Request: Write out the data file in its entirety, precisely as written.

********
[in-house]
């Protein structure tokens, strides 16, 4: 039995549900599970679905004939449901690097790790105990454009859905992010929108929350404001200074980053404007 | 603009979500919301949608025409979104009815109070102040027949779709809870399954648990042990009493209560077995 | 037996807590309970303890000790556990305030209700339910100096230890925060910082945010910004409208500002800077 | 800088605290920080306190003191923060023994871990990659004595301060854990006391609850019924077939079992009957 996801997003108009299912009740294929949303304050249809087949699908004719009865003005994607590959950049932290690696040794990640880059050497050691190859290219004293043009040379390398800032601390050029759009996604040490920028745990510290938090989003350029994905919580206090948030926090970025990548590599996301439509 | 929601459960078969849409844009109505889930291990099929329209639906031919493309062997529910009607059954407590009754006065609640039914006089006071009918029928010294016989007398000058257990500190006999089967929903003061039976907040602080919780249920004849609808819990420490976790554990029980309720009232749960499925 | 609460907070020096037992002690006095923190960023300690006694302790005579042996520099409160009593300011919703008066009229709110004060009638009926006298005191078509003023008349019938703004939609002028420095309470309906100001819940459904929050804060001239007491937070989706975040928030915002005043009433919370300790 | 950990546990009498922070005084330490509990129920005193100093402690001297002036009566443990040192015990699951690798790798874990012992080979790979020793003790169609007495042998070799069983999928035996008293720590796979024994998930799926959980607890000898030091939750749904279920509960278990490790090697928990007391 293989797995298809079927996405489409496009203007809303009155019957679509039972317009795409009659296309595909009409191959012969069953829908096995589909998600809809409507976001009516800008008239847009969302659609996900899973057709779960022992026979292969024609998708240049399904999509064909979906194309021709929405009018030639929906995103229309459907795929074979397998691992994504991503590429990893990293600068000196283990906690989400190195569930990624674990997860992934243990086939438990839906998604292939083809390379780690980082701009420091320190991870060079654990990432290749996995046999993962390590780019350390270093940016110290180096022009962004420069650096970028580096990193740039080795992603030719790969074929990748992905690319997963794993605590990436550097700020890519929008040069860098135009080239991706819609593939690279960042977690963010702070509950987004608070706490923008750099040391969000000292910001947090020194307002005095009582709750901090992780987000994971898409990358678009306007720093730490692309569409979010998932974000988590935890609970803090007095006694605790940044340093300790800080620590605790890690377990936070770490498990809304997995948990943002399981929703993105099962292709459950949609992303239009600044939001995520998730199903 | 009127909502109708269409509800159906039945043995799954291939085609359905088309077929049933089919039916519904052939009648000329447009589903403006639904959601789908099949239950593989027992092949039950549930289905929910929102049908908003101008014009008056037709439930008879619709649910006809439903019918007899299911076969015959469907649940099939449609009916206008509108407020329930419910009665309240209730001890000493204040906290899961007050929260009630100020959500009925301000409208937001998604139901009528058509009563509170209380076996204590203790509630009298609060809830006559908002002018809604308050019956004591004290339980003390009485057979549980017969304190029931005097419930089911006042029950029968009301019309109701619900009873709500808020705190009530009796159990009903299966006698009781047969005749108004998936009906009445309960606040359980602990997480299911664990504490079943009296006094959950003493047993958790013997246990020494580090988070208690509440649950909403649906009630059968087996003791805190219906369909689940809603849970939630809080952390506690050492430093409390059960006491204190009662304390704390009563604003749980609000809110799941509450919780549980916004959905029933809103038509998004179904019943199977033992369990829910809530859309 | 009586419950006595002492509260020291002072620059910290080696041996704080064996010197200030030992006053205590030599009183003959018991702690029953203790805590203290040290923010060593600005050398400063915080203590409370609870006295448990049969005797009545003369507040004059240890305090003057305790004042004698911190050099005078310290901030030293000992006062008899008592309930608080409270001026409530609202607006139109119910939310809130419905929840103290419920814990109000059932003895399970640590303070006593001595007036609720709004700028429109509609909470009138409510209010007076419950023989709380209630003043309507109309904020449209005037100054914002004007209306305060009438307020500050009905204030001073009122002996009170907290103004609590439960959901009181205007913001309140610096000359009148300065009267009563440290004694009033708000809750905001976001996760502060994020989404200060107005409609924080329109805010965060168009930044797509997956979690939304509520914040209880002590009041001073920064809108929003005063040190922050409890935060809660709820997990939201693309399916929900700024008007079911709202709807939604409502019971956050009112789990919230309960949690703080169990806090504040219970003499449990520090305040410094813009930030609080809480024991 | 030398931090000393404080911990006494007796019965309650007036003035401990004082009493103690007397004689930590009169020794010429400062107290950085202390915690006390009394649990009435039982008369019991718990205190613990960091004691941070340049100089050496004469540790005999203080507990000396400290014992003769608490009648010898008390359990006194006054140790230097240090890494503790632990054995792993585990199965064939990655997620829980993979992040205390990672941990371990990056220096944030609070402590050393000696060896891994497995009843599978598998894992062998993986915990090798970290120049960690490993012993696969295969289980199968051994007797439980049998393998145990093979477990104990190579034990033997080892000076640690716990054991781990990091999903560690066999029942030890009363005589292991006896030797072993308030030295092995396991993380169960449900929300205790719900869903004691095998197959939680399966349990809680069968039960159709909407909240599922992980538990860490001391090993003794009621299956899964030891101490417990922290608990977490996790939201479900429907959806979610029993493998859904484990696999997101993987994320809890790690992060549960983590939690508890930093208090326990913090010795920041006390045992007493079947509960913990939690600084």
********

[in-house]
């Protein structure tokens, strides 16, 4: 039995549900599970679905004939449901690097790790105990454009859905992010929108929350404001200074980053404007 | 603009979500919301949608025409979104009815109070102040027949779709809870399954648990042990009493209560077995 | 037996807590309970303890000790556990305030209700339910100096230890925060910082945010910004409208500002800077 | 800088605290920080306190003191923060023994871990990659004595301060854990006391609850019924077939079992009957 996801997003108009299912009740294929949303304050249809087949699908004719009865003005994607590959950049932290690696040794990640880059050497050691190859290219004293043009040379390398800032601390050029759009996604040490920028745990510290938090989003350029994905919580206090948030926090970025990548590599996301439509 | 929601459960078969849409844009109505889930291990099929329209639906031919493309062997529910009607059954407590009754006065609640039914006089006071009918029928010294016989007398000058257990500190006999089967929903003061039976907040602080919780249920004849609808819990420490976790554990029980309720009232749960499925 | 609460907070020096037992002690006095923190960023300690006694302790005579042996520099409160009593300011919703008066009229709110004060009638009926006298005191078509003023008349019938703004939609002028420095309470309906100001819940459904929050804060001239007491937070989706975040928030915002005043009433919370300790 | 950990546990009498922070005084330490509990129920005193100093402690001297002036009566443990040192015990699951690798790798874990012992080979790979020793003790169609007495042998070799069983999928035996008293720590796979024994998930799926959980607890000898030091939750749904279920509960278990490790090697928990007391 293989797995298809079927996405489409496009203007809303009155019957679509039972317009795409009659296309595909009409191959012969069953829908096995589909998600809809409507976001009516800008008239847009969302659609996900899973057709779960022992026979292969024609998708240049399904999509064909979906194309021709929405009018030639929906995103229309459907795929074979397998691992994504991503590429990893990293600068000196283990906690989400190195569930990624674990997860992934243990086939438990839906998604292939083809390379780690980082701009420091320190991870060079654990990432290749996995046999993962390590780019350390270093940016110290180096022009962004420069650096970028580096990193740039080795992603030719790969074929990748992905690319997963794993605590990436550097700020890519929008040069860098135009080239991706819609593939690279960042977690963010702070509950987004608070706490923008750099040391969000000292910001947090020194307002005095009582709750901090992780987000994971898409990358678009306007720093730490692309569409979010998932974000988590935890609970803090007095006694605790940044340093300790800080620590605790890690377990936070770490498990809304997995948990943002399981929703993105099962292709459950949609992303239009600044939001995520998730199903 | 009127909502109708269409509800159906039945043995799954291939085609359905088309077929049933089919039916519904052939009648000329447009589903403006639904959601789908099949239950593989027992092949039950549930289905929910929102049908908003101008014009008056037709439930008879619709649910006809439903019918007899299911076969015959469907649940099939449609009916206008509108407020329930419910009665309240209730001890000493204040906290899961007050929260009630100020959500009925301000409208937001998604139901009528058509009563509170209380076996204590203790509630009298609060809830006559908002002018809604308050019956004591004290339980003390009485057979549980017969304190029931005097419930089911006042029950029968009301019309109701619900009873709500808020705190009530009796159990009903299966006698009781047969005749108004998936009906009445309960606040359980602990997480299911664990504490079943009296006094959950003493047993958790013997246990020494580090988070208690509440649950909403649906009630059968087996003791805190219906369909689940809603849970939630809080952390506690050492430093409390059960006491204190009662304390704390009563604003749980609000809110799941509450919780549980916004959905029933809103038509998004179904019943199977033992369990829910809530859309 | 009586419950006595002492509260020291002072620059910290080696041996704080064996010197200030030992006053205590030599009183003959018991702690029953203790805590203290040290923010060593600005050398400063915080203590409370609870006295448990049969005797009545003369507040004059240890305090003057305790004042004698911190050099005078310290901030030293000992006062008899008592309930608080409270001026409530609202607006139109119910939310809130419905929840103290419920814990109000059932003895399970640590303070006593001595007036609720709004700028429109509609909470009138409510209010007076419950023989709380209630003043309507109309904020449209005037100054914002004007209306305060009438307020500050009905204030001073009122002996009170907290103004609590439960959901009181205007913001309140610096000359009148300065009267009563440290004694009033708000809750905001976001996760502060994020989404200060107005409609924080329109805010965060168009930044797509997956979690939304509520914040209880002590009041001073920064809108929003005063040190922050409890935060809660709820997990939201693309399916929900700024008007079911709202709807939604409502019971956050009112789990919230309960949690703080169990806090504040219970003499449990520090305040410094813009930030609080809480024991 | 030398931090000393404080911990006494007796019965309650007036003035401990004082009493103690007397004689930590009169020794010429400062107290950085202390915690006390009394649990009435039982008369019991718990205190613990960091004691941070340049100089050496004469540790005999203080507990000396400290014992003769608490009648010898008390359990006194006054140790230097240090890494503790632990054995792993585990199965064939990655997620829980993979992040205390990672941990371990990056220096944030609070402590050393000696060896891994497995009843599978598998894992062998993986915990090798970290120049960690490993012993696969295969289980199968051994007797439980049998393998145990093979477990104990190579034990033997080892000076640690716990054991781990990091999903560690066999029942030890009363005589292991006896030797072993308030030295092995396991993380169960449900929300205790719900869903004691095998197959939680399966349990809680069968039960159709909407909240599922992980538990860490001391090993003794009621299956899964030891101490417990922290608990977490996790939201479900429907959806979610029993493998859904484990696999997101993987994320809890790690992060549960983590939690508890930093208090326990913090010795920041006390045992007493079947509960913990939690600084």